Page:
Syphilis rates have increased markedly among men who have sex with men (MSM) in many
countries. This study examined trends in syphilis testing and detection of early syphilis
among MSM in Australia.
Serial cross-sectional analyses on syphilis testing and diagnoses among MSM attending a
national sentinel network of 46 sexual health clinics in Australia between 2007 and 2014.
There were 359,313 clinic visits included in the analysis, with 32% of clinic visits for HIVpositive
MSM. The proportion of MSM serologically tested for syphilis annually increased in
HIV-negative (48% to 91%, ptrend<0.0001) and HIV-positive MSM (42% to 77%,
ptrend<0.0001). The mean number of tests per man per year increased from 1.3 to 1.6 in HIVnegative
MSM (ptrend<0.0001) and from 1.6 to 2.3 in HIV-positive men (ptrend<0.0001). 2,799
and 1,032 early syphilis cases were detected in HIV-negative and HIV-positive MSM,
respectively. Among HIV-negative MSM the proportion of syphilis infections that were early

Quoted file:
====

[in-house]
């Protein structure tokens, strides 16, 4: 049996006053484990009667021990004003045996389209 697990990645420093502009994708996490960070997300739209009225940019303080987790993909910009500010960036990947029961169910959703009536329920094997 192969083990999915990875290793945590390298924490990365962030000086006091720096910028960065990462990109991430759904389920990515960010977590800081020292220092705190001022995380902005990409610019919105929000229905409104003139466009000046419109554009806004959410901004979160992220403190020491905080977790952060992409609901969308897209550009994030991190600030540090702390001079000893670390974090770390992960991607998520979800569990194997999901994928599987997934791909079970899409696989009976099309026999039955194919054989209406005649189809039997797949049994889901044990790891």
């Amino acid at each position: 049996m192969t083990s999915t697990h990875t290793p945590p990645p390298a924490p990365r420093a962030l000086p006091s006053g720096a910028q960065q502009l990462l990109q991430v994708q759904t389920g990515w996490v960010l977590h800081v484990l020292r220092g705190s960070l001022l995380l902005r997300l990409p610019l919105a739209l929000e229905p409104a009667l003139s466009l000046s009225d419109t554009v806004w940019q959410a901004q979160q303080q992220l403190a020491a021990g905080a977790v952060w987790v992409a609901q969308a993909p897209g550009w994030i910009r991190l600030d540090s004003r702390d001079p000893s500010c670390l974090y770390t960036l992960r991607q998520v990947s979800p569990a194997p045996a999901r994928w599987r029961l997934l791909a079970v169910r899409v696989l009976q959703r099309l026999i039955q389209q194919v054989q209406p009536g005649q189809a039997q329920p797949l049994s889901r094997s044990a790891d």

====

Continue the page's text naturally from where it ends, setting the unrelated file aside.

latent increased from 27% to 44% (ptrend<0.0001), while the proportion that were secondary
decreased from 24% to 19% (ptrend=0.030). Among HIV-positive MSM the proportion of
syphilis infections that were early latent increased from 23% to 45% (ptrend<0.0001), while
the proportion that were secondary decreased from 45% to 26% (ptrend=0.0003). Among HIVpositive
MSM there was a correlation between decreasing proportion of secondary syphilis
and increasing testing coverage (r=-0.87;p=0.005) or frequency (r=-0.93;p=0.001).
Major increases in screening for syphilis were associated with increased detection of
asymptomatic infectious syphilis and relative falls in secondary syphilis for both HIVpositive
and HIV-negative MSM nationally, suggesting interruption of syphilis progression
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